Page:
The Slow Rush

Tame Impala - The Slow Rush
Critic Score
Based on 42 reviews
2020 Ratings: #261 / 818
Year End Rank: #21
User Score
2020 Ratings: #220
Liked by 151 people
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The Arts Desk

The Slow Rush is an apt name. This is an album that replicates the wash of a narcotic come-up. Unstoppable, inimitable, and highly addictive.

Northern Transmissions

Tame Impala perfectly capture that feeling of existing in the tiny margins between fear and freedom on The Slow Rush.


The album's a comeback that once again makes Tame Impala an artistic force equal to their commercial appeal.

Spill Magazine

Amongst those who can adapt to the growth of a great artist, The Slow Rush will be treasured.

Louder Than War

This album is nothing short of perfection. From the order of the track listing to the instrumentation and clever increments throughout. There is always a new sound or inclusion which pricks your ears up.


Tame Impala’s first album in five years sees them move away from guitars and into mega-pop songwriting. The results are exhilarating.


A solar system held in place by its own revolutions, ‘The Slow Rush’ is testament to the patient productivity and unrelenting creativity of Kevin Parker.

Loud and Quiet

Painstakingly fine-tuned in the studio, The Slow Rush provides Tame Impala with the punch needed for stadium tours while still meaningfully evolving a complex, liquid sound.


It’s amazing how true auteurs constantly shift their attention, shift their style, but always retain a razor-sharp focus on the artistic integrity of their projects.


The Slow Rush is another masterpiece for Tame Impala, cover-to-cover. You know it's the band the instant the music begins, and yet the album feels both new and necessary.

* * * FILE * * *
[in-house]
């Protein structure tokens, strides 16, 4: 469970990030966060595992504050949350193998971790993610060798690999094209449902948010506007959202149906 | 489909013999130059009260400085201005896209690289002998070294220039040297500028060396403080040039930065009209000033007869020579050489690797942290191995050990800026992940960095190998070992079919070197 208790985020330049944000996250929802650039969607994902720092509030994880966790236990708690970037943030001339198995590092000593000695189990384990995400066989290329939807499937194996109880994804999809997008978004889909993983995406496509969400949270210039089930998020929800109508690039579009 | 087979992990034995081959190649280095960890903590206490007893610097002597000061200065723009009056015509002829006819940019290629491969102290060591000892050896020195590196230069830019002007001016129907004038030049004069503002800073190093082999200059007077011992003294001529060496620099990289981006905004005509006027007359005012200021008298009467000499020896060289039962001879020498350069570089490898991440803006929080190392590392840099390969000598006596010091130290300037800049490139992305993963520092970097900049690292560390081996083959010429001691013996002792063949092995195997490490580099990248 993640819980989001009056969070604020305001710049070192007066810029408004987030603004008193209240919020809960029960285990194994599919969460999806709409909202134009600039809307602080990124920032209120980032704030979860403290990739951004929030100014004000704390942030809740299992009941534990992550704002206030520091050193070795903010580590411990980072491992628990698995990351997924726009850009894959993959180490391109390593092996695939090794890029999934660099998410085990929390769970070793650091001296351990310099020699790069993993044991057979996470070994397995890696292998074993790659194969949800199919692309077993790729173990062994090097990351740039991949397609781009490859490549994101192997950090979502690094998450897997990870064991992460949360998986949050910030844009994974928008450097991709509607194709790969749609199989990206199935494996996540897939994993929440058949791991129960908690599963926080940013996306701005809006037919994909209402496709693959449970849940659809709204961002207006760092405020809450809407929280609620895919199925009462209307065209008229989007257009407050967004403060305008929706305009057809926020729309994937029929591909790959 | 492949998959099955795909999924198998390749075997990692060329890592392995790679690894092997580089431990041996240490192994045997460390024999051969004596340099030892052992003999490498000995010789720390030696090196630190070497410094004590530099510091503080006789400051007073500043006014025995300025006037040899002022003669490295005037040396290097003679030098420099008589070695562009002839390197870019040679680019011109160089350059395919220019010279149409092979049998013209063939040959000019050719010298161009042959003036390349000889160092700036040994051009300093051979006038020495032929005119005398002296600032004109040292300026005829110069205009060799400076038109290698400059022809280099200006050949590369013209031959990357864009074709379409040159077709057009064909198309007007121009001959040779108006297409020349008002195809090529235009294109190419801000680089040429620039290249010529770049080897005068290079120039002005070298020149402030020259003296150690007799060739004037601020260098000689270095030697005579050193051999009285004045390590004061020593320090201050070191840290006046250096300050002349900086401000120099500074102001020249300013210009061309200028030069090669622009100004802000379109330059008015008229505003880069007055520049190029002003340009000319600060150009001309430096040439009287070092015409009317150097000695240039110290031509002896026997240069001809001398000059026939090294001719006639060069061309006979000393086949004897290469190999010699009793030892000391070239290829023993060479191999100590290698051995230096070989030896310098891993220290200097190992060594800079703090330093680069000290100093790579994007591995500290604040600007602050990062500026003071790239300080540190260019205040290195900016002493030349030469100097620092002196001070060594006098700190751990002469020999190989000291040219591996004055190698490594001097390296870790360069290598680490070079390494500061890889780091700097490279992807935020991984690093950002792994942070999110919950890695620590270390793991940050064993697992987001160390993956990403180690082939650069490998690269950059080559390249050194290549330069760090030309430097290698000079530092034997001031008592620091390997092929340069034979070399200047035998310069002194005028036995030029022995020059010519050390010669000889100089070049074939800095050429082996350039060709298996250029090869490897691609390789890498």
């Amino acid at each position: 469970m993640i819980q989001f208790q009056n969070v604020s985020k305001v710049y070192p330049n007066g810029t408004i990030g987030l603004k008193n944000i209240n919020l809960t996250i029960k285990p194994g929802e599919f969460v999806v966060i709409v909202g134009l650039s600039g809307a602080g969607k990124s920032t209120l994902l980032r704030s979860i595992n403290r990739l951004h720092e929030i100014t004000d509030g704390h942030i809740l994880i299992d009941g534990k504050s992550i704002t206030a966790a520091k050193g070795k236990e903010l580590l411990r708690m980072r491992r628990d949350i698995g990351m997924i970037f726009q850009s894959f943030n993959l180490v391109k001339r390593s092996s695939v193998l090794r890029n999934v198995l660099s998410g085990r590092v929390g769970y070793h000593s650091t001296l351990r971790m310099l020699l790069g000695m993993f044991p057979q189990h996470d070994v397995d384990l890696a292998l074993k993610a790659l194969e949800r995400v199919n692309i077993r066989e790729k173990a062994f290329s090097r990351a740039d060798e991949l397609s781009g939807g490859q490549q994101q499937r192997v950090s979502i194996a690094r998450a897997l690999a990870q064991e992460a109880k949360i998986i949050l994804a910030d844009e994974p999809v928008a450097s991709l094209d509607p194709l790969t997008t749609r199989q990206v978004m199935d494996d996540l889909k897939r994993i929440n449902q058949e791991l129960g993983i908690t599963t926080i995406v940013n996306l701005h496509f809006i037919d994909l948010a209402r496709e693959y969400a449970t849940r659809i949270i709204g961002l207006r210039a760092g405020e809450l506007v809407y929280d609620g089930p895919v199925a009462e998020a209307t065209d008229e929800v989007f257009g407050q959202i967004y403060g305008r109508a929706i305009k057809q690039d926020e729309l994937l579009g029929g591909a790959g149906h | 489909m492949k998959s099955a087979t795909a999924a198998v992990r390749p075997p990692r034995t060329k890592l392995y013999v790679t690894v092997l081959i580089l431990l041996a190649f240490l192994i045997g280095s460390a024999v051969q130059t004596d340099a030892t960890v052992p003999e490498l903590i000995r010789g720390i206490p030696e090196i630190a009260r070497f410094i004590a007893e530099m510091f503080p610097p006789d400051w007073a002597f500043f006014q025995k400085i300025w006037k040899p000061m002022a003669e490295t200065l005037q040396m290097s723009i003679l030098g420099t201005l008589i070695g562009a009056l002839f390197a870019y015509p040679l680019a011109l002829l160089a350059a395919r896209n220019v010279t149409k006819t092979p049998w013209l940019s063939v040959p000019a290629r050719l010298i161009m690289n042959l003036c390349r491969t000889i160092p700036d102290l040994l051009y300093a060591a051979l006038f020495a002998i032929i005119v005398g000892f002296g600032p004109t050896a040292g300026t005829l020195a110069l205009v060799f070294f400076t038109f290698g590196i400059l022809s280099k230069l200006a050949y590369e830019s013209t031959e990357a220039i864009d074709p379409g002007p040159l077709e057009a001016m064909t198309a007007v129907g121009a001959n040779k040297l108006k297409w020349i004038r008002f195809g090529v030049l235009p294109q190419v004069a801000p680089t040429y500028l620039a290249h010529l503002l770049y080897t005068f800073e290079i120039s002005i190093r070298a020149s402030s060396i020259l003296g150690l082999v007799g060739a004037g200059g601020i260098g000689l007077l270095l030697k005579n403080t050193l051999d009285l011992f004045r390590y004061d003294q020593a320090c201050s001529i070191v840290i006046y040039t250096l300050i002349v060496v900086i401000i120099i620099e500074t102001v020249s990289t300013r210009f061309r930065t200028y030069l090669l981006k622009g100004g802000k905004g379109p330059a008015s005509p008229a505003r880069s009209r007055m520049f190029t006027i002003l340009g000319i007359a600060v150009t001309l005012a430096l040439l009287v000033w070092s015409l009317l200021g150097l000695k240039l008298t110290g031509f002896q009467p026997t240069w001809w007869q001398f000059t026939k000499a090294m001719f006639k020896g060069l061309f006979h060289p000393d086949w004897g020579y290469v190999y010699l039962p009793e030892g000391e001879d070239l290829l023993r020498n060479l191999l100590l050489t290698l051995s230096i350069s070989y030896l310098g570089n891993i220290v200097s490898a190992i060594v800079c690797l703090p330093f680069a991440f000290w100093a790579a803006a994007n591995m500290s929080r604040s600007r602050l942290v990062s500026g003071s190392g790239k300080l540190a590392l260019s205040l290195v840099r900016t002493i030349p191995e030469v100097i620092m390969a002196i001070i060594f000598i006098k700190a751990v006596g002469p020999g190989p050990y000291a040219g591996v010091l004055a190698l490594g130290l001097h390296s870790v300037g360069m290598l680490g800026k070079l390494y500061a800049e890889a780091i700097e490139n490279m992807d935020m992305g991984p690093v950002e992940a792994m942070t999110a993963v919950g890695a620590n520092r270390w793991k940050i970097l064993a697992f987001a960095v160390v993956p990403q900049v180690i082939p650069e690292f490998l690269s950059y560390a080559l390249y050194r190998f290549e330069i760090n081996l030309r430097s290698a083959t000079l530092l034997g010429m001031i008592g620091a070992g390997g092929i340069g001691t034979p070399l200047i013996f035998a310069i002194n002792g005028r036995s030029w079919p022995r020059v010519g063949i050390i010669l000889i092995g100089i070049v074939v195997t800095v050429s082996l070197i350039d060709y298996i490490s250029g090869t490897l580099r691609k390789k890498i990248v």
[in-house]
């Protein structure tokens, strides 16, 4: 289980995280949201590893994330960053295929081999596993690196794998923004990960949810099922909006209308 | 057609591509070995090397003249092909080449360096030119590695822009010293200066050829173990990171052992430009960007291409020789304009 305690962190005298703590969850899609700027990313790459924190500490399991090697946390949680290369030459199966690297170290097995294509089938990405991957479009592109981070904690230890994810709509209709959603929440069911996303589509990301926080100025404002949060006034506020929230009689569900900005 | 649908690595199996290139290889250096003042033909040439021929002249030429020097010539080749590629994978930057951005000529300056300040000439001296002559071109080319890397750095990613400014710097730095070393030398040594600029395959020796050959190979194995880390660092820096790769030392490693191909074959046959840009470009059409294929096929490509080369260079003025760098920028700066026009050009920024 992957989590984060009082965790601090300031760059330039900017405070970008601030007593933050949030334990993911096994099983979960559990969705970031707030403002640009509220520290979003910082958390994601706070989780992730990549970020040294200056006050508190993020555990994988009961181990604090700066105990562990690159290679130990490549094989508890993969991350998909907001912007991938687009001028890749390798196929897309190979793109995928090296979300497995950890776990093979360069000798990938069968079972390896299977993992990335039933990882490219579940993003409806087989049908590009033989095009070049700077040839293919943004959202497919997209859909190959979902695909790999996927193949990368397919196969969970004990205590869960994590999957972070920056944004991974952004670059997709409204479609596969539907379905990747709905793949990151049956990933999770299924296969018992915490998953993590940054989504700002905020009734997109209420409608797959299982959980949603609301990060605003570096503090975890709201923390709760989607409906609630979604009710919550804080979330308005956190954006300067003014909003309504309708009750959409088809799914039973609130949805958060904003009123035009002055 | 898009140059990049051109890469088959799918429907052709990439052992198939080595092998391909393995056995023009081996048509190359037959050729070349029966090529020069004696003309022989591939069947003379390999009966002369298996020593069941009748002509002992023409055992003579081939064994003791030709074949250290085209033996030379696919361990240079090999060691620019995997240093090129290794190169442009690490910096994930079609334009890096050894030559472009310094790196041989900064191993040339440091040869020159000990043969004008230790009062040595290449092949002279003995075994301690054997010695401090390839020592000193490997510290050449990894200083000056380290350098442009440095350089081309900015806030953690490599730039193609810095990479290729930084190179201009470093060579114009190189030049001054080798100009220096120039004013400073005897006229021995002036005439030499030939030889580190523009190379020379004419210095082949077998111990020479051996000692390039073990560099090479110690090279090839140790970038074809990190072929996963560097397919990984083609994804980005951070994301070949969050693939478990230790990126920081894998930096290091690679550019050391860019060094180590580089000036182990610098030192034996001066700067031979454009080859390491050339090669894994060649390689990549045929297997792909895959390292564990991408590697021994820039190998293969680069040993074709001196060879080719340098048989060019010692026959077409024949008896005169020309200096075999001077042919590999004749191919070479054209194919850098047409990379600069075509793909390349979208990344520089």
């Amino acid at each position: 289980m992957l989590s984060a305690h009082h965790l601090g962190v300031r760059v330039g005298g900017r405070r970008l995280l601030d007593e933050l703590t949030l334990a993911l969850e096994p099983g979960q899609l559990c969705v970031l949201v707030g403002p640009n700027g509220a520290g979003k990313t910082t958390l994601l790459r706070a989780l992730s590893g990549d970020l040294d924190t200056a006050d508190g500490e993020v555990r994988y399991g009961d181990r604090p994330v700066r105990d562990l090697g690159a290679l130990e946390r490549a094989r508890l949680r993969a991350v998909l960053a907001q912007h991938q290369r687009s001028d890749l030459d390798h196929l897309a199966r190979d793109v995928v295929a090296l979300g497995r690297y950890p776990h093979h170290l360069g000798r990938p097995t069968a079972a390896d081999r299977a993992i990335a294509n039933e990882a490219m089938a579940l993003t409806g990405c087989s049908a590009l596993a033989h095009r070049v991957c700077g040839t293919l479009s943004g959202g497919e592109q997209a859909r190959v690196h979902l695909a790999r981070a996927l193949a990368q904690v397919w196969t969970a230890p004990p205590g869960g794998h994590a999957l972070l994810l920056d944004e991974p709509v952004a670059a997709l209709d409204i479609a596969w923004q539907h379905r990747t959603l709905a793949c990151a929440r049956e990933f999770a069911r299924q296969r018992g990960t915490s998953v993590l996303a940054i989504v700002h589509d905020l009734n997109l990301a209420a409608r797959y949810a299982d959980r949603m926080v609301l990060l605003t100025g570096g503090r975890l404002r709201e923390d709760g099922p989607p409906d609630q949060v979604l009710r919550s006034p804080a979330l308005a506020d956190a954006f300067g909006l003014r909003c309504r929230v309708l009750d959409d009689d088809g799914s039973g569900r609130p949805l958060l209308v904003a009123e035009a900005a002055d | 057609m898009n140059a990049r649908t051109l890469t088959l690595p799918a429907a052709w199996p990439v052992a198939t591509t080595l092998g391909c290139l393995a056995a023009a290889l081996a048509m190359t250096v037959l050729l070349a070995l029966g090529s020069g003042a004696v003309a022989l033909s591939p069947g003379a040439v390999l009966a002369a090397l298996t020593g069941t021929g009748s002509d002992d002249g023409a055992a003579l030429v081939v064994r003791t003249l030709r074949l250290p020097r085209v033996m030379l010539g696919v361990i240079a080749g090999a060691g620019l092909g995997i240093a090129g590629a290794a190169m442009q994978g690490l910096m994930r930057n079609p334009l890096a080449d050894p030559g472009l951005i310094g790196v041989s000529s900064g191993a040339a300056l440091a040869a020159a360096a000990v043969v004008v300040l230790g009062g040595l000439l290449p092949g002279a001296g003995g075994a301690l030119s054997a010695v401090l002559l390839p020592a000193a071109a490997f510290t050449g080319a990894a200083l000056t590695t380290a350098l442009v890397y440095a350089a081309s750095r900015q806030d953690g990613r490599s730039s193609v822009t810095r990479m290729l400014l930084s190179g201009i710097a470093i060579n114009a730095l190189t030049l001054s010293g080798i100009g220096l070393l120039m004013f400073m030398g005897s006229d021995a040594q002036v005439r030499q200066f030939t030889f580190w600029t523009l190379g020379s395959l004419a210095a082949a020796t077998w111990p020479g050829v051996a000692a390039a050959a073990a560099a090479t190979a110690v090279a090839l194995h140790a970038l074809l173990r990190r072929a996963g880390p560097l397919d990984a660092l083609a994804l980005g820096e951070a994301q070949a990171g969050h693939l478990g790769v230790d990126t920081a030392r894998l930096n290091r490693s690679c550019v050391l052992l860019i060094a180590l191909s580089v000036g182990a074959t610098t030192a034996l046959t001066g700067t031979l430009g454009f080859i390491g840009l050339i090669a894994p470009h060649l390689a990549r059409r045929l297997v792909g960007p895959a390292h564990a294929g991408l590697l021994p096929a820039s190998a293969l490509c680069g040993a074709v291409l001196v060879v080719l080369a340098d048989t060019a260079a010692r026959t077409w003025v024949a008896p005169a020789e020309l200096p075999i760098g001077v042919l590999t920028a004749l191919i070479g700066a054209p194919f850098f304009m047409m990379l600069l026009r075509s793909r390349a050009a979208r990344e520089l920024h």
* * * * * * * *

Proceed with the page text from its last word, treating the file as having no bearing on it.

If it’s a party for one Kevin Parker’s throwing on ‘The Slow Rush’, there are enough gems floating around the room here not to need any company.

The Telegraph

There is a level of detail to Parker’s productions that encourages deep listening, a fascination with sound allied to the elaborate arrangements of his Seventies progressive rock heroes.

The Skinny

The Slow Rush is a partial reinvention of the Tame Impala sound, with Kevin Parker arranging vast soundscapes shaded with a human touch.


On his fourth album, Kevin Parker takes a breath and eases into a smoother psychedelic sound. Even without the adrenaline-filled highs, the compositions are as rich and thoughtful as ever.

The Independent

Parker is a master of studio songcraft; each track flows seamlessly from one to the next in one cohesive journey, capturing uplifting, laidback summer vibes throughout.

The Guardian

As ever, his fourth album – the first in five years – has been crafted, considered, then crafted some more.


He finds himself in fresh new waters, but with 'The Slow Rush', Tame Impala are walking on the surface with an untouchable confidence.


In spite of the additional pressures fostered by the success of Currents, he has risen to the occasion with an album full of the necessary girth and scope, which doesn’t succumb to the forces of inertia.

The Observer